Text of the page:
Cincinnati Bell's CEO Ted Torbeck told investors that the telco will continue to focus on transforming itself into a fiber-based broadband company, with plans to spend between $80 million to $85 million on rolling out fiber to the home (FTTH) throughout Cincinnati.
Comcast is providing its business customers with something many of its residential customers already have--a dual-signal gateway--and simultaneously boosting its own public Wi-Fi footprint as part of the launch of what it said is the nation's first business-grade wireless gateway service with an integrated Cisco modem that includes both private and public Wi-Fi SSIDs.
Comcast is providing its business customers with something many of its residential customers already have--a dual-signal gateway--and simultaneously boosting its own public Wi-Fi footprint.
While his company is well aware that a newly combined Comcast-Time Warner Cable could have a competitive impact on its markets, Jeff Gardner, CEO of hybrid telco/CLEC Windstream says he's not concerned that the large conglomerate will significantly affect Windstream's primary large multi-site commercial sector.
Charter Communications may have failed to "bag the elephant" when its coveted acquisition target, Time Warner Cable, agreed to Comcast's $45.2 billion merger proposal, but it's doing just fine as a stand-alone company.
Windstream is aware that the pending Comcast-Time Warner Cable merger could potentially have implications in the competitive business market, but in the near-term the hybrid telco/CLEC says it will have the upper hand in the multi-site enterprise market where cable has little experience in serving.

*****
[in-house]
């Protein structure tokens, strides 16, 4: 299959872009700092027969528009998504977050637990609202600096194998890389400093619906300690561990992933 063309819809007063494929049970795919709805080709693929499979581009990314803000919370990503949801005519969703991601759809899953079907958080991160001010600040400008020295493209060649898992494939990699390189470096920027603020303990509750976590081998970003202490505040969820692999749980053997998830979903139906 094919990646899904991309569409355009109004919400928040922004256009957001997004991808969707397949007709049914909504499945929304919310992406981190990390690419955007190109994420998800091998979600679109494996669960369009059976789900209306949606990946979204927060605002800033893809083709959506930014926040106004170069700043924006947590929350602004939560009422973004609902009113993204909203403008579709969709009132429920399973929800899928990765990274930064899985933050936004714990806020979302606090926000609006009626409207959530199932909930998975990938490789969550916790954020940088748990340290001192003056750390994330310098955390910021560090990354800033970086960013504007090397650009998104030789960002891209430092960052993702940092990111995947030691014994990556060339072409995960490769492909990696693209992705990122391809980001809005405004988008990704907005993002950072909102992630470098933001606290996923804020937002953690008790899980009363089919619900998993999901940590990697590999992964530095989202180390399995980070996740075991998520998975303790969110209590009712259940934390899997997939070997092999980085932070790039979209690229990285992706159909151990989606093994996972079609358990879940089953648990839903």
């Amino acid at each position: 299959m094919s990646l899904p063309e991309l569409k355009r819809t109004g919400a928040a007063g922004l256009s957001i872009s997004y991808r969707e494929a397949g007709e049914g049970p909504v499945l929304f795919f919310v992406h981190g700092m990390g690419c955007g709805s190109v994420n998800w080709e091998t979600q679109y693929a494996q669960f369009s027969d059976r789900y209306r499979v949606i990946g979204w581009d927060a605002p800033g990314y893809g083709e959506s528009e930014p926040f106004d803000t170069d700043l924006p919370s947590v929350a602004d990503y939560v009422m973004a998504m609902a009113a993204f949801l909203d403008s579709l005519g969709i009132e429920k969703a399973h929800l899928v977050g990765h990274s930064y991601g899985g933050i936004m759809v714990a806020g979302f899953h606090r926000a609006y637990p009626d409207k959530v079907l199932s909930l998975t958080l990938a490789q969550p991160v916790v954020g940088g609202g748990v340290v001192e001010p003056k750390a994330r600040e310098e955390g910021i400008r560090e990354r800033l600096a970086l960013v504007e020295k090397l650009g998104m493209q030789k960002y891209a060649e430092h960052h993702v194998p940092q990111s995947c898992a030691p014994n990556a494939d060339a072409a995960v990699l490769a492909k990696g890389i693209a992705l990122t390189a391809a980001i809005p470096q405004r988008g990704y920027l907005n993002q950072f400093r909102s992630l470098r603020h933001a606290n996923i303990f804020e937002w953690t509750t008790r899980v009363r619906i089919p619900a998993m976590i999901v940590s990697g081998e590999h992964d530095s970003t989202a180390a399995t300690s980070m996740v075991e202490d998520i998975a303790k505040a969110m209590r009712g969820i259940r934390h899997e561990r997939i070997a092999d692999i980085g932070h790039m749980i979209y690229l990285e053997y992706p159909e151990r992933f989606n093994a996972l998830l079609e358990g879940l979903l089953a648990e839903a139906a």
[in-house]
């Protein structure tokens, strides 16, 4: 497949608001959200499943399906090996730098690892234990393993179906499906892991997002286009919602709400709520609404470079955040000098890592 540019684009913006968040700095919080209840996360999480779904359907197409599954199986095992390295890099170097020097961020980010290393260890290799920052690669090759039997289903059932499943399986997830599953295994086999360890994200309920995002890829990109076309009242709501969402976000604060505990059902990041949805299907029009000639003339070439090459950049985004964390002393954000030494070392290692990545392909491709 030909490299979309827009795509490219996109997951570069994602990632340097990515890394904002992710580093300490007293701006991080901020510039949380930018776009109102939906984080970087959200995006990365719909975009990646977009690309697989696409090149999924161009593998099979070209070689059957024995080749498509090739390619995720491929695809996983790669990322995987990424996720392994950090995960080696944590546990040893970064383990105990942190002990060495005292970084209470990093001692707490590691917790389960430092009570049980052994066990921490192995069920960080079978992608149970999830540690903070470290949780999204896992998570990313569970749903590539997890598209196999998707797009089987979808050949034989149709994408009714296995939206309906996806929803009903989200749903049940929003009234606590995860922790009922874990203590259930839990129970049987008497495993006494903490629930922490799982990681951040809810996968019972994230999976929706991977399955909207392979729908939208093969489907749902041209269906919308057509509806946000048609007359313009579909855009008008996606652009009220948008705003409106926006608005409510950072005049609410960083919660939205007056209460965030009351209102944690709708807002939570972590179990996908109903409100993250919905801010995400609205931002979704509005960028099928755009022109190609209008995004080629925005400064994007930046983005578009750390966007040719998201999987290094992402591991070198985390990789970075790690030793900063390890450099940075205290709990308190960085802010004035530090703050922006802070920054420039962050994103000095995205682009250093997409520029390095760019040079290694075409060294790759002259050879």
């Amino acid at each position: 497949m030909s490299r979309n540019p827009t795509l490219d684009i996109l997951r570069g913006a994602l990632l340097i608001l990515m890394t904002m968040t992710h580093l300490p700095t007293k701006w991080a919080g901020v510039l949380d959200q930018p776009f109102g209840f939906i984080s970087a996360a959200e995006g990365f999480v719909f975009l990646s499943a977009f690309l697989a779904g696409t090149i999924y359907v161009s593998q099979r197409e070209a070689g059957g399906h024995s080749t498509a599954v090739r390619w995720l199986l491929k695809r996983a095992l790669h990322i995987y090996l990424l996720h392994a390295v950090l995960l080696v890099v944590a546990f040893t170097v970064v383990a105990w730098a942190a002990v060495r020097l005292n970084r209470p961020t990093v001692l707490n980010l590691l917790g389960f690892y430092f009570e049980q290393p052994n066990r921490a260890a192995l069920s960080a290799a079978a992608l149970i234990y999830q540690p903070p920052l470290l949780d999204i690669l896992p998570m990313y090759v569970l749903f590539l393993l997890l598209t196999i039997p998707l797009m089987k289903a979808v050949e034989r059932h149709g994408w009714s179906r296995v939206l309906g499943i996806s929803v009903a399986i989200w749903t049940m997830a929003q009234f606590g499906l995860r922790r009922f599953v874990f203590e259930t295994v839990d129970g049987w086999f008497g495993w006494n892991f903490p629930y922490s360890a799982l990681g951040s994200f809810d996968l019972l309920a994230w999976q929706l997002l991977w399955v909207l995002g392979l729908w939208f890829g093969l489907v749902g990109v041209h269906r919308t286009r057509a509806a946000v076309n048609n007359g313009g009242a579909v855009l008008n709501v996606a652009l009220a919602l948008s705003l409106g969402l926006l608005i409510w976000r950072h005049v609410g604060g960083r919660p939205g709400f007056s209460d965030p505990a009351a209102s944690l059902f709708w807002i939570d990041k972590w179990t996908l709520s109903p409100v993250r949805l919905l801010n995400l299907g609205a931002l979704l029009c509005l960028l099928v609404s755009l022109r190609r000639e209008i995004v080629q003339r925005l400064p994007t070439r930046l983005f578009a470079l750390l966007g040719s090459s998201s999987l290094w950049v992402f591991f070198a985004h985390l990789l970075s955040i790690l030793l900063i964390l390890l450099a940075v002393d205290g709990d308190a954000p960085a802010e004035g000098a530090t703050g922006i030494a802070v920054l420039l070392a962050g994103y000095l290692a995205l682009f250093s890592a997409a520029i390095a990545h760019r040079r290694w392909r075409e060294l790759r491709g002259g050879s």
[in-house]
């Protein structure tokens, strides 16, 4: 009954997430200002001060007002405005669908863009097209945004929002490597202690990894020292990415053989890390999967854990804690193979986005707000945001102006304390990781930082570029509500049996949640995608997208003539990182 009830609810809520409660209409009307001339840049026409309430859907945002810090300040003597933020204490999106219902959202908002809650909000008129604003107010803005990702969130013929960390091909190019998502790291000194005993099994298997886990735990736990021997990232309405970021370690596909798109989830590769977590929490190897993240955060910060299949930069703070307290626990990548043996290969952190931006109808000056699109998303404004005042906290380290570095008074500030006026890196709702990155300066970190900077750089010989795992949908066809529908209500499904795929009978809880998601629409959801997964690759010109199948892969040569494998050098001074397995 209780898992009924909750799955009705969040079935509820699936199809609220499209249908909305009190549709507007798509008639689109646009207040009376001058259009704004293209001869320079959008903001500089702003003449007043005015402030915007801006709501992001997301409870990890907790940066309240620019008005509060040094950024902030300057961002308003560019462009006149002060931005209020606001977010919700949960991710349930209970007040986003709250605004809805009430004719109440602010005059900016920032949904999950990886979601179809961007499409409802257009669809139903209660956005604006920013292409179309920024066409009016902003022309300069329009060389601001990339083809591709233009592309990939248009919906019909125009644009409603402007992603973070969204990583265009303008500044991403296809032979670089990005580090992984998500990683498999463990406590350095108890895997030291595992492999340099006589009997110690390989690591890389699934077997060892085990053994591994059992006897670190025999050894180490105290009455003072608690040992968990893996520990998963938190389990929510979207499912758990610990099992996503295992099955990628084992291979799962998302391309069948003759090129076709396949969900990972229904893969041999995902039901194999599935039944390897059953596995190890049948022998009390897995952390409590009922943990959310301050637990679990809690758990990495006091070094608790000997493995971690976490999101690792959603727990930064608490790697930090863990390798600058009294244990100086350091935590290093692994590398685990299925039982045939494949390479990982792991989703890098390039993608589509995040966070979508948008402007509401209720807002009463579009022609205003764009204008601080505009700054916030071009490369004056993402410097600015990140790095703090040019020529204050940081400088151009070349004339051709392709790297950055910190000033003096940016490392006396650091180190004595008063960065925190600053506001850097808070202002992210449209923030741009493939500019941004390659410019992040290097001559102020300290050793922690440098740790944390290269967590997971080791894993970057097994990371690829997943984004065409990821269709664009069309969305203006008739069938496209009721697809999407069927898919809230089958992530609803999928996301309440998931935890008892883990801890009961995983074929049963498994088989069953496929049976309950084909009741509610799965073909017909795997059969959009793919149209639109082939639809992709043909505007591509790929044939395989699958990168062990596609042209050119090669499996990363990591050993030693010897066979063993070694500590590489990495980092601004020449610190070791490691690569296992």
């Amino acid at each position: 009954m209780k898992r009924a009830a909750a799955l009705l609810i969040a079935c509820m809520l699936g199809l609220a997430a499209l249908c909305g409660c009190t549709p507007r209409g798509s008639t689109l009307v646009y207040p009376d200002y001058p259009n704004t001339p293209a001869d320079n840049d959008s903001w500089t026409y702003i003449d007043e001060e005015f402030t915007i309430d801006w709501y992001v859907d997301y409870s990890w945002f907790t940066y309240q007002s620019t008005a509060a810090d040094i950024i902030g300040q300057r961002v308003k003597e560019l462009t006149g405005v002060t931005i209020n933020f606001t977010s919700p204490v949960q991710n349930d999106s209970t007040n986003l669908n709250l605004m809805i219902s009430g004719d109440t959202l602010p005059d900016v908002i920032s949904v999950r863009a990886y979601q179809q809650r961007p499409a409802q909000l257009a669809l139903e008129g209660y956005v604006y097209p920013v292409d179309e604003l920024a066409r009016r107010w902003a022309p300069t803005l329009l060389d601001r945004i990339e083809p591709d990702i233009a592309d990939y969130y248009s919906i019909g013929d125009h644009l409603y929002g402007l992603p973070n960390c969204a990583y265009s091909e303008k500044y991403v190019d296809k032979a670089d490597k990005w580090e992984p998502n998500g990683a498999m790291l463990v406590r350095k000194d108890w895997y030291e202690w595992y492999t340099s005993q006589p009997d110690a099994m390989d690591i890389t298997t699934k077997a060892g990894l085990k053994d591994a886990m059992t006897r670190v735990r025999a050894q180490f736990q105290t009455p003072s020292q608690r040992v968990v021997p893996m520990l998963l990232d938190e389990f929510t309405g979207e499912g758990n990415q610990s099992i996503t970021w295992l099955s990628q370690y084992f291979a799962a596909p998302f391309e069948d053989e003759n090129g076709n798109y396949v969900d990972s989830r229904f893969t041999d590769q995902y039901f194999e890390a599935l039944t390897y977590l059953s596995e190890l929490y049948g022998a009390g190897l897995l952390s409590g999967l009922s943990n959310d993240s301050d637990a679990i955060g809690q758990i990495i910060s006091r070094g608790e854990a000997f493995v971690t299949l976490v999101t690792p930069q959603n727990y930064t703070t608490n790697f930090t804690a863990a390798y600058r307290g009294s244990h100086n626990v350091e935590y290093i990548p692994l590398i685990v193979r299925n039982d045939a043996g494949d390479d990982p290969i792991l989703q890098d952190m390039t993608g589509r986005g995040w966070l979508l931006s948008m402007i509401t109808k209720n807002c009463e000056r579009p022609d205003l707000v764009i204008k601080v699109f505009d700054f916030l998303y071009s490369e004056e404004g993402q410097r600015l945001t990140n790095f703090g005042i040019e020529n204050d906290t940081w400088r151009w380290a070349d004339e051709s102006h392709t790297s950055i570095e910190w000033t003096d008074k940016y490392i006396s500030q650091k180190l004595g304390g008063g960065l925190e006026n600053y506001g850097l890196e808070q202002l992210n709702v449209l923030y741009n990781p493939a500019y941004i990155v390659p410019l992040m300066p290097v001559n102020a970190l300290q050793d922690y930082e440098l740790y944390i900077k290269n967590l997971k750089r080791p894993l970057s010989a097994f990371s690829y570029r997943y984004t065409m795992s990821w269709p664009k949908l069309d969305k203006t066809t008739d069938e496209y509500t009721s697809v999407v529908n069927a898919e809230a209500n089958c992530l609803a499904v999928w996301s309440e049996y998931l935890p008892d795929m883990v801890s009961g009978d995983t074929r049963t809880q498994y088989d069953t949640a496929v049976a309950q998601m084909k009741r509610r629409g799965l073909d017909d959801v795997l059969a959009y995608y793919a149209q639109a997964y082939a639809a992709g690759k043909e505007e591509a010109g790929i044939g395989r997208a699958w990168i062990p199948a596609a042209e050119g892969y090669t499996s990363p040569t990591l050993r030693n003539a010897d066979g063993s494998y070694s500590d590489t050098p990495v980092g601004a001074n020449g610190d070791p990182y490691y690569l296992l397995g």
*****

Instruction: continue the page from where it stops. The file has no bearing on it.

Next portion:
One day after his counterpart at Comcast, CEO Brian Roberts, sat in the same red chairs and accused him of trying to essentially get free digital postage on the transmission of digital movies, Netflix CEO Reed Hastings accused Roberts and pay TV's top service provider of trying to tax the Internet.
Sitting alongside Re/code technology blog impresarios Kara Swisher and Walt Mossberg in the pair's iconic red chairs Wednesday at the Code Conference in Rancho Palos Verdes, Calif., Comcast CEO Brian Roberts laid out the corporate urgency behind his company's proposed $45.2 billion takeover of Time Warner Cable.
A high-profile voice in the pay-TV programming arena chimed in on Comcast's proposed $45 million purchase of Time Warner Cable.
As it seeks to combine the number-one and-two pay TV and Internet service providers, is Comcast getting help from the other big media merger currently taking place--AT&T's proposed $49 billion takeover of DirecTV?